The move from CRA earned a rebuke from Frederick Henry, the Roman Catholic bishop of Calgary at the time, who defended Pawlowski and accused government authorities of displaying what he described as the “height of hypocrisy.” Henry himself was subjected to an audit in 2004 after he refused to recant public criticism of then-Prime Minister Paul Martin for supporting abortion and same-sex marriage despite claiming to be Catholic. The audit found the government owed him $70.
After tussling with them for a decade, Pawlowski said he finally achieved victory in court against the authorities in 2015 and had all of his permits restored. When COVID-19 hit, however, they fixed their attention on him again. Less than a month into the pandemic, he was hit with a fine when police alleged that more than 15 people showed up to his outdoor service where he was preaching the Gospel and feeding the homeless.
According to police, the gathering was against the public health mandates of Alberta, which as of August 20 has seen 242,997 COVID-19 cases and 2,343 deaths out of a population of more than 4 million.
By the time state action against Pawlowski culminated in his arrest in the middle of the road, several other churches and pastors had been swept up into Canada’s COVID-19 crackdown. The first to draw international attention was Pastor James Coates of Edmonton, whose church was forced underground after Coates was arrested and police barricaded their building behind three layers of fencing.
Speaking to Fox News host Tucker Carlson while her husband was spending more than a month in the maximum-security Edmonton Remand Centre, Erin Coates said she no longer recognized her native Canada. “We’re like a boiling frog,” she observed. “For a while, I think our freedoms have just been slowly stripped from us and so slowly over time that we didn’t even realize it. And so when a health order is put in place that takes away your freedoms, it’s not shocking to people.”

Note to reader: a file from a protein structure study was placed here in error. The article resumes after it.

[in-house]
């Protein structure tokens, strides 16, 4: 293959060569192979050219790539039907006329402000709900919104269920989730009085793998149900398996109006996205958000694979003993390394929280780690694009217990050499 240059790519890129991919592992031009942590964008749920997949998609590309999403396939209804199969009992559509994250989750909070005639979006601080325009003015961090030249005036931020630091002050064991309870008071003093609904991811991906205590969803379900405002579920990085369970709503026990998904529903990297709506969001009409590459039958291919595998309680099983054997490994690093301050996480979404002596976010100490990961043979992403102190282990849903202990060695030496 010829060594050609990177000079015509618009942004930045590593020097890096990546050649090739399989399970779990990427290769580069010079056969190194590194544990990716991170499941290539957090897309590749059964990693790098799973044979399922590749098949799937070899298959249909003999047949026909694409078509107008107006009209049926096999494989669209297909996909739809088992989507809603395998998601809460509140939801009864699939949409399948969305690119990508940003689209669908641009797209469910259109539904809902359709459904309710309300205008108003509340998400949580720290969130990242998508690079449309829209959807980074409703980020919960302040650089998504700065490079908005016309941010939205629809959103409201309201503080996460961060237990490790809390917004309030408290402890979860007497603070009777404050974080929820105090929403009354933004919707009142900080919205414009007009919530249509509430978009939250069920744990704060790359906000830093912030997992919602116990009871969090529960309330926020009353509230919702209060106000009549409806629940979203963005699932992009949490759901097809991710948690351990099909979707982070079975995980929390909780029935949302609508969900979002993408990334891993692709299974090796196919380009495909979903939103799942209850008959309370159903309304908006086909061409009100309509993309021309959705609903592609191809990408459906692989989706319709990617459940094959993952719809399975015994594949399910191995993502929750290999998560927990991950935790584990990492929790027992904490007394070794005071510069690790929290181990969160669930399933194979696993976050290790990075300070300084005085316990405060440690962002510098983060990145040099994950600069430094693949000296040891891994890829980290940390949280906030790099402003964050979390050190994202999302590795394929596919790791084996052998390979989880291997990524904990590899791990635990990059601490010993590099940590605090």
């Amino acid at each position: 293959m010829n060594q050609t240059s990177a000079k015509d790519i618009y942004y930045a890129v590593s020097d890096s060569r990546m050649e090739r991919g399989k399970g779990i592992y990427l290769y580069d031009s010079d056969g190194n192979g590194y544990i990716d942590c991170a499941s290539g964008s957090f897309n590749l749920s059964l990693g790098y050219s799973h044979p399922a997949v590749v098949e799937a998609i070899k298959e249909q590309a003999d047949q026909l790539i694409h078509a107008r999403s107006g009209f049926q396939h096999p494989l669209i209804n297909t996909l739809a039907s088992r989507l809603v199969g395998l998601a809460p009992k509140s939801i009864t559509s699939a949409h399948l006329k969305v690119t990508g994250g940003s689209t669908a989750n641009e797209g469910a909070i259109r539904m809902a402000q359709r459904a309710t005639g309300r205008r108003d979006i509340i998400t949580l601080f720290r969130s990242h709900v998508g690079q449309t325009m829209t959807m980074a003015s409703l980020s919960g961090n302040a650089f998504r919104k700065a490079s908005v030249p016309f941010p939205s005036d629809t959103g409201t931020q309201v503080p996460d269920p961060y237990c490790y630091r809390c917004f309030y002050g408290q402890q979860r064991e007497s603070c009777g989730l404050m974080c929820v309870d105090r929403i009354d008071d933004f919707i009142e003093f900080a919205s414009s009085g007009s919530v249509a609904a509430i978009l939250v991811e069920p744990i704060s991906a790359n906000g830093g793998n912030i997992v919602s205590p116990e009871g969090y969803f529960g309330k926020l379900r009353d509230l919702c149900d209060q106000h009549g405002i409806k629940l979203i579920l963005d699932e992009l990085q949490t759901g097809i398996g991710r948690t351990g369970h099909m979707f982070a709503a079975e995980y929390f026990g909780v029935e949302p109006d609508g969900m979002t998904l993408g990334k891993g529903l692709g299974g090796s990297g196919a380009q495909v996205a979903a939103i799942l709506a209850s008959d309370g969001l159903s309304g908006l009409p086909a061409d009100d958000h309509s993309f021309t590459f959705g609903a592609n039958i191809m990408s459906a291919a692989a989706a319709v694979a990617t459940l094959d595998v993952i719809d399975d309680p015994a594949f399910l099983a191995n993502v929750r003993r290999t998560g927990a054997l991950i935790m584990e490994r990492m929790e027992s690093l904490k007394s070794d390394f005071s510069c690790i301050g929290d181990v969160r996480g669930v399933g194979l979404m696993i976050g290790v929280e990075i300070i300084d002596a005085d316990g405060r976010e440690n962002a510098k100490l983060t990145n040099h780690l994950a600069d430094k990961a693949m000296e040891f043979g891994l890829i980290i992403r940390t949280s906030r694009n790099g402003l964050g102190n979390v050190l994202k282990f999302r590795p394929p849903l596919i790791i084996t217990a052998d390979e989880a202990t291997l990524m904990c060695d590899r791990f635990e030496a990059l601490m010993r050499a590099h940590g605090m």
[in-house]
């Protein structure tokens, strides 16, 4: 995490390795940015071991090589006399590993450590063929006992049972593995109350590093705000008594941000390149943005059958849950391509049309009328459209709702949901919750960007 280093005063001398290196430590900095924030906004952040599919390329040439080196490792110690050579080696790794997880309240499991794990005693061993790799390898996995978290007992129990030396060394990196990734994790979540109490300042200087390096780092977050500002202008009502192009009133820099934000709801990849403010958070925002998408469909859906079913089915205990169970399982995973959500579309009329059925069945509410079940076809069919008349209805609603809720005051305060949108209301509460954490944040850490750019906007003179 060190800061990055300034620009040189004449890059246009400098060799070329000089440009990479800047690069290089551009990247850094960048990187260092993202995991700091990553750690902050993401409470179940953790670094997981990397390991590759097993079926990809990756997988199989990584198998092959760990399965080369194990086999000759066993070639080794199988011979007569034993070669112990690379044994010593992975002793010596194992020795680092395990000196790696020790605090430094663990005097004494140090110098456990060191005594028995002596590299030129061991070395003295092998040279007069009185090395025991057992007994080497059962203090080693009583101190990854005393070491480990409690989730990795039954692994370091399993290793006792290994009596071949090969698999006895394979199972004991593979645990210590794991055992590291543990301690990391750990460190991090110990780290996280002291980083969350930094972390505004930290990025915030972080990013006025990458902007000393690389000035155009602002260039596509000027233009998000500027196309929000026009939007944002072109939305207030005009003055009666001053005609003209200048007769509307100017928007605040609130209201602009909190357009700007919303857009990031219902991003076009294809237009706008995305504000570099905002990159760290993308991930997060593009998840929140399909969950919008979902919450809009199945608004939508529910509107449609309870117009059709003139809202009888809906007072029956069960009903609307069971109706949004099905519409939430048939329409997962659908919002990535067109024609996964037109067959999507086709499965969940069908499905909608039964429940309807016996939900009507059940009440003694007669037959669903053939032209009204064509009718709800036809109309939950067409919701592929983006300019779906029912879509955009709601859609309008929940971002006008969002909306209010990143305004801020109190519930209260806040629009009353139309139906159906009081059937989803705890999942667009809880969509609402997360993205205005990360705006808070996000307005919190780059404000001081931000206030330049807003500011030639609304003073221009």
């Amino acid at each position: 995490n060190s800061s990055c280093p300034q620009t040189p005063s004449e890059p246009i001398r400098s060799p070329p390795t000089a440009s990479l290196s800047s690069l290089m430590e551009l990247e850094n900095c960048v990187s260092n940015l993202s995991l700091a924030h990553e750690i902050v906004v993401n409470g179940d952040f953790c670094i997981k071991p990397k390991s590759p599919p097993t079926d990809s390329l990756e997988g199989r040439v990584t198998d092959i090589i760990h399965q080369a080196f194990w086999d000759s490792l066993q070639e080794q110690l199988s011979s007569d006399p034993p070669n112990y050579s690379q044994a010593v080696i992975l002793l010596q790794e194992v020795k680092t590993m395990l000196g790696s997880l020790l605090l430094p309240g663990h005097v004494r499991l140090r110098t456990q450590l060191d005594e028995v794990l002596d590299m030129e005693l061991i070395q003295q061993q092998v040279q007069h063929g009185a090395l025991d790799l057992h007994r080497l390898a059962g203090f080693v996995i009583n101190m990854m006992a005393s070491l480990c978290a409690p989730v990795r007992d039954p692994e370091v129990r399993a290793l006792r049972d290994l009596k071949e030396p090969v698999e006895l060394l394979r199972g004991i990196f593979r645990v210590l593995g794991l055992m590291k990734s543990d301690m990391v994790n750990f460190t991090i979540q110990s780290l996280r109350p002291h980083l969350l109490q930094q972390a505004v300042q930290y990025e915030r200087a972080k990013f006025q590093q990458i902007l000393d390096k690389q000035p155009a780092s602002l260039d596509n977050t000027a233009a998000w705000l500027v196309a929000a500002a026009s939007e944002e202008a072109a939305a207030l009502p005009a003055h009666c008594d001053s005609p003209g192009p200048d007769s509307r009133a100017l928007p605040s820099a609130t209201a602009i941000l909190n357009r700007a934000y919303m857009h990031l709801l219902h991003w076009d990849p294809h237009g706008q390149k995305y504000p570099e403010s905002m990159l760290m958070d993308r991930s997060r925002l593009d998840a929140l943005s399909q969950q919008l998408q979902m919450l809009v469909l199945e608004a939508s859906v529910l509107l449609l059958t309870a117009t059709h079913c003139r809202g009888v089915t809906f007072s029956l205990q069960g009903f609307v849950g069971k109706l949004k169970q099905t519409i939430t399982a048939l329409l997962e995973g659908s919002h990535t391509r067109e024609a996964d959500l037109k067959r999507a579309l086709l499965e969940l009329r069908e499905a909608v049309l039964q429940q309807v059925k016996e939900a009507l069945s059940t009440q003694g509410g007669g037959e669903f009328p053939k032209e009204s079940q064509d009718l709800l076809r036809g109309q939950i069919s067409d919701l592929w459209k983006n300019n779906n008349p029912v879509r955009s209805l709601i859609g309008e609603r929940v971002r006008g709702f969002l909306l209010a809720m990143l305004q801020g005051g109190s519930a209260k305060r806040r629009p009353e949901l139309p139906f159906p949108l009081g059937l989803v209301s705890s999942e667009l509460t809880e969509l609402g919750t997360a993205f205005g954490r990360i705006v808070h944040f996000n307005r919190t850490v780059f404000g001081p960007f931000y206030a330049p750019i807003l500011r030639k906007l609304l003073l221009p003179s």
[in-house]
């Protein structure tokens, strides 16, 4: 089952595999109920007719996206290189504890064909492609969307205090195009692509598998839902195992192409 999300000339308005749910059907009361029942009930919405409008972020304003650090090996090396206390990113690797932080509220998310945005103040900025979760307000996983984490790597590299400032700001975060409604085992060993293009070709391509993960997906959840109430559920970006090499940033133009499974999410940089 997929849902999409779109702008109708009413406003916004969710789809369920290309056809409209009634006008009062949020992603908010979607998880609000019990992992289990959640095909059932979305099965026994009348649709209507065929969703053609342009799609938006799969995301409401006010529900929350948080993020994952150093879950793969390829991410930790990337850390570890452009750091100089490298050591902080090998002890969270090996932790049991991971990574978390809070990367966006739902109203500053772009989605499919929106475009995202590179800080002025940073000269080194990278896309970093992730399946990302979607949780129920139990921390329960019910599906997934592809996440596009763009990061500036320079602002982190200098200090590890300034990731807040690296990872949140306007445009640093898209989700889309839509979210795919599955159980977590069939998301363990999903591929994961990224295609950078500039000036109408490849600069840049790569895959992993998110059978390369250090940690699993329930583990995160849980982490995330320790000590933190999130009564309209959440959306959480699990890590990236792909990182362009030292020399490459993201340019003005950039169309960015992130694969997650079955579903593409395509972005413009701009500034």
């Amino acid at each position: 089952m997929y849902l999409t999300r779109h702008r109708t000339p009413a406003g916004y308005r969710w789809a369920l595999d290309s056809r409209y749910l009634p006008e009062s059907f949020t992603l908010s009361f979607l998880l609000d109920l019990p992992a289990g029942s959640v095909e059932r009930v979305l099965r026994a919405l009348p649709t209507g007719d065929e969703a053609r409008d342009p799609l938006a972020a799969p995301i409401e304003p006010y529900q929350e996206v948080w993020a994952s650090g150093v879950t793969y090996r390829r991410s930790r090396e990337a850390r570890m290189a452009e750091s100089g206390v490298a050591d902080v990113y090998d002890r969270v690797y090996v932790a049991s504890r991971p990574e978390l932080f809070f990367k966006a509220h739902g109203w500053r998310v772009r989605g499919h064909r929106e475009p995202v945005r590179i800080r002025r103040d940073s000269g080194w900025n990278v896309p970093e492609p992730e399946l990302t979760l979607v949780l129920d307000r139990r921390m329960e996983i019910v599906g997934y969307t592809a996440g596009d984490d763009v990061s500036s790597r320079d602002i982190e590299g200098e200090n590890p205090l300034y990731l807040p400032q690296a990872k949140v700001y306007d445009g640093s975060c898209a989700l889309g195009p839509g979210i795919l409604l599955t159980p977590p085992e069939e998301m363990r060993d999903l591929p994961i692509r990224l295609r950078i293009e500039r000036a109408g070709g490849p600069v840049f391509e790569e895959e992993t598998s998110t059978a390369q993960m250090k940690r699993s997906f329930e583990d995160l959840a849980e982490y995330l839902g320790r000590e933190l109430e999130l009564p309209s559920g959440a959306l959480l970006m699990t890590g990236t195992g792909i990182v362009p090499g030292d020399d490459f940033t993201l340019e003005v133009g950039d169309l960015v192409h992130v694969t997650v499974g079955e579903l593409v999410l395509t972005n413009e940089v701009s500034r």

“You Are Losing Your Liberties”
Pawlowski said his speaking tour is intended “to let Americans know that what’s happening in Canada has already started to happen here, and is going to happen in the United States if Americans will not rise up.” Because of their country’s unique role in history, he warned that how Americans respond will bear consequences for the entire world.
“We need your help,” he said. “The free world is looking at this great American eagle, is waiting for that eagle to start flapping its wings. We need your help. And you have rescued us before. You came to the rescue during the Second World War, and I believe it’s time for America to come to our rescue once more.”
By sharing his story of what has happened to him through the years, Pawlowski hopes “to awaken as many people as possible that you are losing your liberties left and right. Canada used to be a free nation. It is no longer a free nation. It is under a totalitarian medical regime. And we need to rise up, stand up, and push this great evil away or else.”